Intelligence Community Workshop: Privacy and Best Practices
In July 2015, the Office of the Director of National Intelligence (ODNI) sponsored a workshop titled “Privacy Research and Best Practices“. The Computer Science and Telecommunications Board (CTSB) of the National Academies of Sciences, Engineering, and Medicine convened the workshop and has recently published the summary.
The workshop hosted panels featuring professionals from the intelligence community and the National Academies, and focused on three major areas, as discussed by the summary: 1.) Privacy challenges presented by new technologies, 2.) ways of understanding the public’s behavior and attitudes about data collection and use, and 3.) methodologies for making decisions about data collection and use that go beyond mere compliance with the law.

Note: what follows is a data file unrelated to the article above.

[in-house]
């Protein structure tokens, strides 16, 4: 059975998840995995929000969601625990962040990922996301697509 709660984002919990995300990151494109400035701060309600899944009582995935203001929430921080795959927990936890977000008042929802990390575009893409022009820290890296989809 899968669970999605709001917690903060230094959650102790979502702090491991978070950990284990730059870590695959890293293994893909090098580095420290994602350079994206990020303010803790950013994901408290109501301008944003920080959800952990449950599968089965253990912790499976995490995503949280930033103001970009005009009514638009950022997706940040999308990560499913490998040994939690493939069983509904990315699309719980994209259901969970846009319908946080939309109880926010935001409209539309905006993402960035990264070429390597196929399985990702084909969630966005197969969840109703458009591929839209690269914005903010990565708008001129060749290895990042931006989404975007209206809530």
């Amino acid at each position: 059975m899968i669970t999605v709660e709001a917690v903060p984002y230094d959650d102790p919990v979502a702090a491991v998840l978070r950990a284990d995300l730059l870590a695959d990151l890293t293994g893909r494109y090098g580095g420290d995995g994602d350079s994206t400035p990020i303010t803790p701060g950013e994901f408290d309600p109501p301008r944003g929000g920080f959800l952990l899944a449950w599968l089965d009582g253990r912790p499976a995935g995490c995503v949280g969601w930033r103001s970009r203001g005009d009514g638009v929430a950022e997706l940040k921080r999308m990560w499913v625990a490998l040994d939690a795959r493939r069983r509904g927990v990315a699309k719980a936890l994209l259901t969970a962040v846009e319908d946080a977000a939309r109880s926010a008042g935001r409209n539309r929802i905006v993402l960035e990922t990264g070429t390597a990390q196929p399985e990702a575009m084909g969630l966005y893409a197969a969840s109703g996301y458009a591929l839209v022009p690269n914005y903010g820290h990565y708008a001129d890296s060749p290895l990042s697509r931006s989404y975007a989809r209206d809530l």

Workshop participants noted the keen divergence between public opinion and the opinion of some members of the intelligence community. Unlike the public perspective, the opinion remains within the intelligence community that the current governance framework and set of rules provides balance between security and privacy. This struggle to find balance is a recurring theme of the workshop, and certainly a recurring theme in public discourse, as policymakers and professionals find themselves at a crossroads between rapidly emerging technology, stagnant policy institutions, the need for security, and a cautious and vocal public. Alexander W. Joel, a civil liberties protection officer at ODNI presented a quote from President Obama: “Those who are troubled by our existing programs are not interested in repeating the tragedy of 9/11, and those who defend these programs are not dismissive of civil liberties. The challenge is getting the details right, and that is not simple.”